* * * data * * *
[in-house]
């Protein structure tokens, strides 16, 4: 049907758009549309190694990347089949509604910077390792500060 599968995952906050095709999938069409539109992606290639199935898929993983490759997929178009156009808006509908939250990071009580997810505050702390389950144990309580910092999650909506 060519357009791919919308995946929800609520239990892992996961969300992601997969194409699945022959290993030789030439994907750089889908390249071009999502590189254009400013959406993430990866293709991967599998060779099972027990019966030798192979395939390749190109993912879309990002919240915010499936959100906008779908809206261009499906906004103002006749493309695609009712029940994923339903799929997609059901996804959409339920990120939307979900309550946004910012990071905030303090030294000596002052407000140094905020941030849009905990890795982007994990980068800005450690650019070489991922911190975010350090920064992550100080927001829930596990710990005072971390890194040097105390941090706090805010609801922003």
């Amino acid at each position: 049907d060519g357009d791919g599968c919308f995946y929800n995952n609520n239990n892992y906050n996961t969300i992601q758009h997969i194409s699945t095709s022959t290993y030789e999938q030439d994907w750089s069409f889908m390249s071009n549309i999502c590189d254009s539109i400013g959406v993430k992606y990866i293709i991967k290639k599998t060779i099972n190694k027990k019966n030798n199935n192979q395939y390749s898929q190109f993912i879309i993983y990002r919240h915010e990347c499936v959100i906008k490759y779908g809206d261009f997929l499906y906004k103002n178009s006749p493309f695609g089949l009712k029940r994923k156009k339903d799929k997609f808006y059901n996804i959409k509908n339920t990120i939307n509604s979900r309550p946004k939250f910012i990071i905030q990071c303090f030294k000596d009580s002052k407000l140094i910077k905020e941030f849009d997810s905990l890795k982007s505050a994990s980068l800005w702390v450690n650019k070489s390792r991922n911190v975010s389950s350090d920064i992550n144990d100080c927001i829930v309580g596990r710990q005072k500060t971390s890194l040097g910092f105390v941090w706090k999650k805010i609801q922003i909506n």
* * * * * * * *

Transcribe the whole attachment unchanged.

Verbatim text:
[in-house]
């Protein structure tokens, strides 16, 4: 049907758009549309190694990347089949509604910077390792500060 599968995952906050095709999938069409539109992606290639199935898929993983490759997929178009156009808006509908939250990071009580997810505050702390389950144990309580910092999650909506 060519357009791919919308995946929800609520239990892992996961969300992601997969194409699945022959290993030789030439994907750089889908390249071009999502590189254009400013959406993430990866293709991967599998060779099972027990019966030798192979395939390749190109993912879309990002919240915010499936959100906008779908809206261009499906906004103002006749493309695609009712029940994923339903799929997609059901996804959409339920990120939307979900309550946004910012990071905030303090030294000596002052407000140094905020941030849009905990890795982007994990980068800005450690650019070489991922911190975010350090920064992550100080927001829930596990710990005072971390890194040097105390941090706090805010609801922003």
């Amino acid at each position: 049907d060519g357009d791919g599968c919308f995946y929800n995952n609520n239990n892992y906050n996961t969300i992601q758009h997969i194409s699945t095709s022959t290993y030789e999938q030439d994907w750089s069409f889908m390249s071009n549309i999502c590189d254009s539109i400013g959406v993430k992606y990866i293709i991967k290639k599998t060779i099972n190694k027990k019966n030798n199935n192979q395939y390749s898929q190109f993912i879309i993983y990002r919240h915010e990347c499936v959100i906008k490759y779908g809206d261009f997929l499906y906004k103002n178009s006749p493309f695609g089949l009712k029940r994923k156009k339903d799929k997609f808006y059901n996804i959409k509908n339920t990120i939307n509604s979900r309550p946004k939250f910012i990071i905030q990071c303090f030294k000596d009580s002052k407000l140094i910077k905020e941030f849009d997810s905990l890795k982007s505050a994990s980068l800005w702390v450690n650019k070489s390792r991922n911190v975010s389950s350090d920064i992550n144990d100080c927001i829930v309580g596990r710990q005072k500060t971390s890194l040097g910092f105390v941090w706090k999650k805010i609801q922003i909506n």